My big focus in personal projects is obviously retro gaming, but sometimes I run into an annoying problem that hasn’t really been solved the way I want to, and have to dig in.
I do web-based stuff sometimes, and to get started it often helps to have some dummy data to work with – when I looked recently I found two useful modules: Faker, which let me create fake data, and JSON Server which would create a server with real data based entirely off a json object. These both helped, but there was quite a bit of work to fit together a json object with all of the fake data. So, I put the two together!
cruddie-mock is a globally-installed nodejs command that will spin up a RESTFul server based on a bunch of json files describing your models – complete with randomized-but-believable data. If the results aren’t clear, check out the demo site, which is powered by the application example.
I’ve been pretty quiet about game dev for a while, but that doesn’t mean it was forgotten. Since I went to MAGFest this year, I’ve been kind of obsessed with the idea of making retro development easier. The people I met made me realize that a lot of people want to get started, but aren’t sure how. While there are a lot of good options out there already, I realized there just might be a space for a code-based starter kit.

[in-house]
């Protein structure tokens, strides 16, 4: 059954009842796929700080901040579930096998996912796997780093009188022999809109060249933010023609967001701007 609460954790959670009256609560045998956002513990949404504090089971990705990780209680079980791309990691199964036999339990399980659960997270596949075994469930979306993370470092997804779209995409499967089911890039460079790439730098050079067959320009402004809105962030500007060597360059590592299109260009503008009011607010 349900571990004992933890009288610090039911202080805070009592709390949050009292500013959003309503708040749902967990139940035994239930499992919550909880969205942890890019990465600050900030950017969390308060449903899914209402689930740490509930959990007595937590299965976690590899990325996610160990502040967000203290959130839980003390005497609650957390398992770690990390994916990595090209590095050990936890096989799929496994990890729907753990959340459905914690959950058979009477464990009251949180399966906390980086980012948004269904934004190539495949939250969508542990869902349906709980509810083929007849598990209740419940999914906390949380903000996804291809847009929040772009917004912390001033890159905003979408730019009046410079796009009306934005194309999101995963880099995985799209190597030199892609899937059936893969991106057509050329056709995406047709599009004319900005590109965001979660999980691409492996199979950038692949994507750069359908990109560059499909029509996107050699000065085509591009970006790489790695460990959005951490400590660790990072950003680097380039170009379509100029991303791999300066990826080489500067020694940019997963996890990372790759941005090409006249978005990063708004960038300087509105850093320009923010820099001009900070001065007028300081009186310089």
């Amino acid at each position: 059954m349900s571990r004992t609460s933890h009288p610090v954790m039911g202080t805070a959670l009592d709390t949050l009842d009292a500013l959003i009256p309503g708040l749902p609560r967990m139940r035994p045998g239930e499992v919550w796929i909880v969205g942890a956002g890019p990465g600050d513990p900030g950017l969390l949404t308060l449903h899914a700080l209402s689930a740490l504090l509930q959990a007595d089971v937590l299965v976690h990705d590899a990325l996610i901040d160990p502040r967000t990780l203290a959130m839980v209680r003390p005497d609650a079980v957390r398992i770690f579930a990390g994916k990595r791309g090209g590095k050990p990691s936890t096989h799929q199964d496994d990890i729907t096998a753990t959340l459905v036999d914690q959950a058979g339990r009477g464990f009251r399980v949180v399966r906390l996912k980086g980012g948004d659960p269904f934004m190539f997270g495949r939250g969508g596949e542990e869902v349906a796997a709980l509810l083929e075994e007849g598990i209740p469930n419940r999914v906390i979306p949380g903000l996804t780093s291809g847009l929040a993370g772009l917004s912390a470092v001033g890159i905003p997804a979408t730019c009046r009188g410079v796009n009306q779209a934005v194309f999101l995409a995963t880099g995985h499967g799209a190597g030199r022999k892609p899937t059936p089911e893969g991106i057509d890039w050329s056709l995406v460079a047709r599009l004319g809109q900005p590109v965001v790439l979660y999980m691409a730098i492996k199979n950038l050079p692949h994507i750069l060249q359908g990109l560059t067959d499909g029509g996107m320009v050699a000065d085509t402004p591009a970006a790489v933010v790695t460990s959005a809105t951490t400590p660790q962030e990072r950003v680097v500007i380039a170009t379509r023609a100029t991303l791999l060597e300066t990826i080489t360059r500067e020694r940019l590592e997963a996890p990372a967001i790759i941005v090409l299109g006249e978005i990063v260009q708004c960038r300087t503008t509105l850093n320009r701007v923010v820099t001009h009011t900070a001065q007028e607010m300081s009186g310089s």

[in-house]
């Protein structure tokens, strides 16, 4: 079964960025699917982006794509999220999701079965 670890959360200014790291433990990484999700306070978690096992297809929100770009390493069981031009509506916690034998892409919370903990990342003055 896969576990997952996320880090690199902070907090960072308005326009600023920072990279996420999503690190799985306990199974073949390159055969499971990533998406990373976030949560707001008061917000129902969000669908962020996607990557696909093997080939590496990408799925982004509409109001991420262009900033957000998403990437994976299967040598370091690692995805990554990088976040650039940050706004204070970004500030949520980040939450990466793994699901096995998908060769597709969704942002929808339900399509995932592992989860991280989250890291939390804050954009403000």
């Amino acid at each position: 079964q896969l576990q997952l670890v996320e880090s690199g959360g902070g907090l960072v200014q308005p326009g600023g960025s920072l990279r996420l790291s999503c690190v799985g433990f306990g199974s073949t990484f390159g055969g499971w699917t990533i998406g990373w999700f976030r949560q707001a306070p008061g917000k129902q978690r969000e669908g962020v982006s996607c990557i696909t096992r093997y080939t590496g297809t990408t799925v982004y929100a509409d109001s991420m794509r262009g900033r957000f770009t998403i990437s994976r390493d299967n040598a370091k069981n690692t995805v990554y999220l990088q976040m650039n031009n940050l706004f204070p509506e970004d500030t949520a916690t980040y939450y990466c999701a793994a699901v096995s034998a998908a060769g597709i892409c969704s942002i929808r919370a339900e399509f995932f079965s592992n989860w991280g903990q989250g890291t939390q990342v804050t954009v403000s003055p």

So, I made one!
nes-starter-kit is an attempt to make NES homebrew more accessible. It is presented as an intentionally short zelda-esque NES game, combined with a guide to update/change/replace every part of it. (Click above to play the game!) All changes can be done in C – no lower-level coding is required.
* The game uses neslib and some custom extensions written in 6502 assembly, which should cover your needs without modification. If you want to tweak these or write some code in assembly, there is some guidance in the 5th section for this.
This is still very much a work-in-progress. The game is functional – it has collisions, enemies, and a way to win/lose. There are plenty of features that could be added, and I have a couple queued up, but I want to leave a lot up to creators. I do have some concerns about performance – I am preferring readability and easy editing over everything else. So far I haven’t run into any major issues, but I am worried other developers might. I am also not sure how useful it is with NESMaker on the horizon.
The guide is broken into 5 sections, and is about 25% complete. My current plan is to focus on this for a while, sneaking in some new code changes when I get tired of writing.
Anyway, everything’s available on github: click here!
Squishy the Turtle is on display in the Indie Arcade at MAGFest this year! Thanks to the wonderful people at Babycastles, it is being showcased on a Super Gameboy, in a cozy turtle tent! If you’re here, check it out!
Of course, this warranted giving the game a little extra love – I released a special MAGFest edition featuring a high score table for fastest completion times! It also features some minor graphical/movement fixes, as well as some level tweaks to be more fair. The new version is not available on the site yet! I plan to do that after the dust settles post-MAGFest.
Anyway, that’s it; I hope some folks get to play it and enjoy it!